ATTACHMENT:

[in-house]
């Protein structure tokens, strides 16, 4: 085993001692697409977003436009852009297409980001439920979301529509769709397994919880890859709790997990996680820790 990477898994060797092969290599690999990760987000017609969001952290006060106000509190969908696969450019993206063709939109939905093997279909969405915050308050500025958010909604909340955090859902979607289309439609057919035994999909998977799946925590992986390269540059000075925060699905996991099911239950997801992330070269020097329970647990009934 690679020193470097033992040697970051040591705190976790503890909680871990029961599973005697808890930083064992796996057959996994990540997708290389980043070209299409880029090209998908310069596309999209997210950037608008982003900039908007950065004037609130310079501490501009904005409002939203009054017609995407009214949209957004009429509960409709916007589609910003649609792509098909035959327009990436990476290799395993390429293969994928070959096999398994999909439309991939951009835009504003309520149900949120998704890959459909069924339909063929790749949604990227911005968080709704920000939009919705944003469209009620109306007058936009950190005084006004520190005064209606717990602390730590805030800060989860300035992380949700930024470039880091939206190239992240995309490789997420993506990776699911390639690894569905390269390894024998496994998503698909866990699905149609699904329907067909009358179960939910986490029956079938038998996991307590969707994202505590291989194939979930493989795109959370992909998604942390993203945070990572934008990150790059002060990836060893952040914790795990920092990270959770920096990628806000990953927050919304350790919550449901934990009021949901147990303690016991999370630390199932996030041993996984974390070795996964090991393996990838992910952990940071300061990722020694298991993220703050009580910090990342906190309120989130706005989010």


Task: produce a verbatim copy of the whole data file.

[in-house]
């Protein structure tokens, strides 16, 4: 085993001692697409977003436009852009297409980001439920979301529509769709397994919880890859709790997990996680820790 990477898994060797092969290599690999990760987000017609969001952290006060106000509190969908696969450019993206063709939109939905093997279909969405915050308050500025958010909604909340955090859902979607289309439609057919035994999909998977799946925590992986390269540059000075925060699905996991099911239950997801992330070269020097329970647990009934 690679020193470097033992040697970051040591705190976790503890909680871990029961599973005697808890930083064992796996057959996994990540997708290389980043070209299409880029090209998908310069596309999209997210950037608008982003900039908007950065004037609130310079501490501009904005409002939203009054017609995407009214949209957004009429509960409709916007589609910003649609792509098909035959327009990436990476290799395993390429293969994928070959096999398994999909439309991939951009835009504003309520149900949120998704890959459909069924339909063929790749949604990227911005968080709704920000939009919705944003469209009620109306007058936009950190005084006004520190005064209606717990602390730590805030800060989860300035992380949700930024470039880091939206190239992240995309490789997420993506990776699911390639690894569905390269390894024998496994998503698909866990699905149609699904329907067909009358179960939910986490029956079938038998996991307590969707994202505590291989194939979930493989795109959370992909998604942390993203945070990572934008990150790059002060990836060893952040914790795990920092990270959770920096990628806000990953927050919304350790919550449901934990009021949901147990303690016991999370630390199932996030041993996984974390070795996964090991393996990838992910952990940071300061990722020694298991993220703050009580910090990342906190309120989130706005989010």